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New personal site with Hugo

Development Hugo Plausible Github

My previous personal site was built with Elixir and Phoenix. While I love the BEAM ecosystem, it didn’t really make much sense to host a completely static website on top of Phoenix (and pay for the associated server costs). I’m still very actively working with Phoenix, but for my personal little corner of the web, I wanted to go with something simpler.

Static site generation

After some quick contemplation, I picked Hugo. The primary motivator was that I knew I’d be running into Gatsby at work soon anyway. Choosing to not use Gatsby allows me to expand my experiences beyond what I use at work, which I believe is a great way to appreciate the tools one uses. I’ll be writing about this trail of thought more in the future. I’d suggest staying tuned, but you might be tuning in for quite some time :).

Having used Jekyll before, Hugo seems sort of familiar right off the gate. However, I wasn’t a big fan of the documentation and guides the Hugo site offered. I had to spend some time discovering the Hugo features and patterns by myself, as the documentation seemed more geared towards those users who had already familiarized themselves with the tool.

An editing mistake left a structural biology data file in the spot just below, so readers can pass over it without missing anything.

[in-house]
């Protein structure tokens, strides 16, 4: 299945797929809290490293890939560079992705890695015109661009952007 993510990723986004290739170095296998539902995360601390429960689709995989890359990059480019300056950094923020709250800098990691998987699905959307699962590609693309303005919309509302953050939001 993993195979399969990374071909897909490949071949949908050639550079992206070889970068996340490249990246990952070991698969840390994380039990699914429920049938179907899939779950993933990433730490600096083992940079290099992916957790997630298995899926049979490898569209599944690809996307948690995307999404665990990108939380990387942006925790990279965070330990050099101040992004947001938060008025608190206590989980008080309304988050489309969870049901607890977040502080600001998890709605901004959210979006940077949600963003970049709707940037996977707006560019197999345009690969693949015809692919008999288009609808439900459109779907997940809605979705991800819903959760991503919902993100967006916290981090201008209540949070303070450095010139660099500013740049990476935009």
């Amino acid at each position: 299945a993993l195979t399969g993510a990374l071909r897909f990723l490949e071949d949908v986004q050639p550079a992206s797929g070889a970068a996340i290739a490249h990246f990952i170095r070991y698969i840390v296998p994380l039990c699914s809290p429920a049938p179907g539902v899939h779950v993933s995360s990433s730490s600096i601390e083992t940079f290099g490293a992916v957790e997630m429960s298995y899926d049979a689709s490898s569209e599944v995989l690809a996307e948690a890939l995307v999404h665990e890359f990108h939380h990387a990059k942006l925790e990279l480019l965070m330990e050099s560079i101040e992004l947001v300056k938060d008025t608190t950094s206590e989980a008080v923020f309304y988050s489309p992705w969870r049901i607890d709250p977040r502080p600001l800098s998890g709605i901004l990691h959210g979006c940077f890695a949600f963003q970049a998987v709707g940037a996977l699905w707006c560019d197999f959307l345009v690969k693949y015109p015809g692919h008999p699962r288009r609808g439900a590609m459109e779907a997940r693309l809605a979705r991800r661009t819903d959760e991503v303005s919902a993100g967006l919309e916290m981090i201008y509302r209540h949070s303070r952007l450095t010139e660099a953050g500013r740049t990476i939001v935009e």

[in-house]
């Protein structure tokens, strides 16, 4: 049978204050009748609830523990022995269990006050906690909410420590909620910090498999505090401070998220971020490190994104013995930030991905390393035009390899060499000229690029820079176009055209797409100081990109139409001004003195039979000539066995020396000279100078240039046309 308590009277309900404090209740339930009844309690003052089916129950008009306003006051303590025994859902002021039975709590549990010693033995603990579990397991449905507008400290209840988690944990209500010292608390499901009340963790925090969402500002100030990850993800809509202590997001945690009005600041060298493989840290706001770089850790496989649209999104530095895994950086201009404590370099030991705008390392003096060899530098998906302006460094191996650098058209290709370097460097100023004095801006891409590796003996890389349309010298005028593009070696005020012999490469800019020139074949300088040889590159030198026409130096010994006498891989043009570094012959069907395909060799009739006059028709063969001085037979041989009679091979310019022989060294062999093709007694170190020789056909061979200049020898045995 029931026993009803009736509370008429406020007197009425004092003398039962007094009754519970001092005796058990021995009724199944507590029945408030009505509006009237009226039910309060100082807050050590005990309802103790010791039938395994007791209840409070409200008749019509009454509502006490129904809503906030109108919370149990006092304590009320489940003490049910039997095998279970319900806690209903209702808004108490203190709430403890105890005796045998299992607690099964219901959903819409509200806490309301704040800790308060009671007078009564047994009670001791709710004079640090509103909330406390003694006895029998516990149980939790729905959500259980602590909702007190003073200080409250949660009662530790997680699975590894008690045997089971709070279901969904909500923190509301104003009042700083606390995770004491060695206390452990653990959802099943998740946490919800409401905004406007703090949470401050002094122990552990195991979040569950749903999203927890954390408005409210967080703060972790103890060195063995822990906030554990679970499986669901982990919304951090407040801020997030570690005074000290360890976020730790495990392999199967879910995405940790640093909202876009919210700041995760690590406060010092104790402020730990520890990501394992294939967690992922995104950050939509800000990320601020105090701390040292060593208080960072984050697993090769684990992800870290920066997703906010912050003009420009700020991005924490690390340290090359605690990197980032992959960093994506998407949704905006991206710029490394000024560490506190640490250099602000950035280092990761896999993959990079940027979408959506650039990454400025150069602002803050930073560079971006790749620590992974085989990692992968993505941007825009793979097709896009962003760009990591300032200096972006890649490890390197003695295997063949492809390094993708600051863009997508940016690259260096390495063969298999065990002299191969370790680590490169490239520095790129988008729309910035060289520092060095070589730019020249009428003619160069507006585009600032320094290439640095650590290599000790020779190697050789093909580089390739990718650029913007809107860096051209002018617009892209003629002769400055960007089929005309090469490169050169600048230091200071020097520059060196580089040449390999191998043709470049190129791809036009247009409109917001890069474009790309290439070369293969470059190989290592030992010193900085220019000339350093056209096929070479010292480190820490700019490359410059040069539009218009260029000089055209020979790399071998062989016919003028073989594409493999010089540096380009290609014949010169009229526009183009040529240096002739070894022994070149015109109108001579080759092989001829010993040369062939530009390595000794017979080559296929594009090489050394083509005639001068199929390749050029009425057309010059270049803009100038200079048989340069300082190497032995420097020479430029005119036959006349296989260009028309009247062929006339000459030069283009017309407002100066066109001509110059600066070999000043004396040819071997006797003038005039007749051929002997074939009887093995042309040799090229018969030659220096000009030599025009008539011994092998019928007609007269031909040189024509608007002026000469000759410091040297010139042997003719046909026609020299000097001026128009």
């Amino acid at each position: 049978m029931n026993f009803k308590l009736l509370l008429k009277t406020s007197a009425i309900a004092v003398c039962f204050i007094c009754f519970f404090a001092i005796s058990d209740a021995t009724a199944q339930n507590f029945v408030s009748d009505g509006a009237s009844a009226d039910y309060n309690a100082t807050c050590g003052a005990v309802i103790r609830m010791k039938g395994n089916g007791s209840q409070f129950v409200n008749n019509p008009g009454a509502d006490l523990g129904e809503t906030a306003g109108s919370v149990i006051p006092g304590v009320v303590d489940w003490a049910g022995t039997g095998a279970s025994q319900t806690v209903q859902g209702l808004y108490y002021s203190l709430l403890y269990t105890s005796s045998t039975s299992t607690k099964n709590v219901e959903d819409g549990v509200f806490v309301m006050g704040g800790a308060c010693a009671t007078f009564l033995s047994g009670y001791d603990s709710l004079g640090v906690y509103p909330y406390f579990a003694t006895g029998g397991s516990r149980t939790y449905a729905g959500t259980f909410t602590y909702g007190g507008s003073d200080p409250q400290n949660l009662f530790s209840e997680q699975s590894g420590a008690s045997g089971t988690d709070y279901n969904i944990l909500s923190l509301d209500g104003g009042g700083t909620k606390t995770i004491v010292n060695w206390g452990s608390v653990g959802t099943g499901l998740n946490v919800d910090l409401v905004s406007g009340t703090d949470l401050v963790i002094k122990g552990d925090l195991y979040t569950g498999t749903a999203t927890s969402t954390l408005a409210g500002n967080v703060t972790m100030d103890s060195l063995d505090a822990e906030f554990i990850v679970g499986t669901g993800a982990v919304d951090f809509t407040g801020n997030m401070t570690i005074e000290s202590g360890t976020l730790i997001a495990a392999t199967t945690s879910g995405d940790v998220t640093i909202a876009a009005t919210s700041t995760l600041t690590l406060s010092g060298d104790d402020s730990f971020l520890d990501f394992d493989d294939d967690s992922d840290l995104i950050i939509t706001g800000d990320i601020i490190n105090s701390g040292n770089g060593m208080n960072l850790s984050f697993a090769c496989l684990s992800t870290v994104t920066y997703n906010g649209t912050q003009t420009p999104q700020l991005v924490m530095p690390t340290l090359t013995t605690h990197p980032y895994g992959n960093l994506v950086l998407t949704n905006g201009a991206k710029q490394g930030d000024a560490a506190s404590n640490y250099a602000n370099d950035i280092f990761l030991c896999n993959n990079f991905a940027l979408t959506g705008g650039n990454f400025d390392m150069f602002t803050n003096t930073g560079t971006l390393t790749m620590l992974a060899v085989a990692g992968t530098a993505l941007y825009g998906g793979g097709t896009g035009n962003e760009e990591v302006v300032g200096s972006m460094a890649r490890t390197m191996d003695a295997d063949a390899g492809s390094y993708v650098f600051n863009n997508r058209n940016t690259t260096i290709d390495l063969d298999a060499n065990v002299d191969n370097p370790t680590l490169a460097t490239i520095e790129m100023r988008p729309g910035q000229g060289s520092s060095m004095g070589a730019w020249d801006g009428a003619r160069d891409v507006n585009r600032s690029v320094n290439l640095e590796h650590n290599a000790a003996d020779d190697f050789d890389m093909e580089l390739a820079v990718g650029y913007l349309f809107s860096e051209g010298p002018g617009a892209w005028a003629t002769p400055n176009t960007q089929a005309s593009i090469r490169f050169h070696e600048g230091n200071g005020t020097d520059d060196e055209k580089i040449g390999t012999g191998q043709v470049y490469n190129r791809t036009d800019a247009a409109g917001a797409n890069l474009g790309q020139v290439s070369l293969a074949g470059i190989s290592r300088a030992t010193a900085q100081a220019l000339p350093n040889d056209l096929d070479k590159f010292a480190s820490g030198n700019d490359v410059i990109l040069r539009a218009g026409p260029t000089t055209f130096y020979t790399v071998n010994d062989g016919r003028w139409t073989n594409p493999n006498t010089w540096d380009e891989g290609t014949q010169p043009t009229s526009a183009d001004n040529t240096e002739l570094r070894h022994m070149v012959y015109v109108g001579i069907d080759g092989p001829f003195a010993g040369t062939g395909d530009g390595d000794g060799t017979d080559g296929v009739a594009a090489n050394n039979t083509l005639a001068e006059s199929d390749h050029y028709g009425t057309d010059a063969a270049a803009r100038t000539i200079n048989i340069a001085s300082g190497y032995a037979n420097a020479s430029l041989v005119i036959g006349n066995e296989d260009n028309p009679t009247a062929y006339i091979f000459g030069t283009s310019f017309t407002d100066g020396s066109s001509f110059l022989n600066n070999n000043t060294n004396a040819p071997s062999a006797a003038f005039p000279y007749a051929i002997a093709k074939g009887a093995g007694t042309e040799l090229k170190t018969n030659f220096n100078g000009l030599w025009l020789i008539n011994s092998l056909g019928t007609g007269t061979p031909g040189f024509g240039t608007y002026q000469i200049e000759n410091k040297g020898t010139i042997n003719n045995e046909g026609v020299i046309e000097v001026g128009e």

The site is hosted on GitHub Pages, which also seemed like the easiest way to achieve what I needed. Other noteworthy option would have been Netlify, and I don’t really see any particular reason why I wouldn’t use their service (aside from just happening to not pick them this time around).

Privacy-friendly analytics

Another piece of technology that I wanted to test out with this site is Plausible, a new privacy-friendly web analytics service. I didn’t want to bother with GDPR (privacy policies, cookie settings and all that), so Plausible was a natural choice. I’ve been a big user of Google Analytics at work, but as with the Hugo choice, I try my best to try new things when building stuff for fun. You can even find a link to this site’s public analytics at the bottom of this page.

Plausible doesn’t come with nearly as many features as Google Analytics does, but I wouldn’t really need those features on such a simple site anyway. Google Analytics does come with more privacy-friendly options nowadays (such as cookieless mode), but the data is still being hosted outside of EU. That might or might not be a problem due to the recent lapse of Privacy Shield, but having data hosted in the EU seems like the safer bet from a GDPR perspective.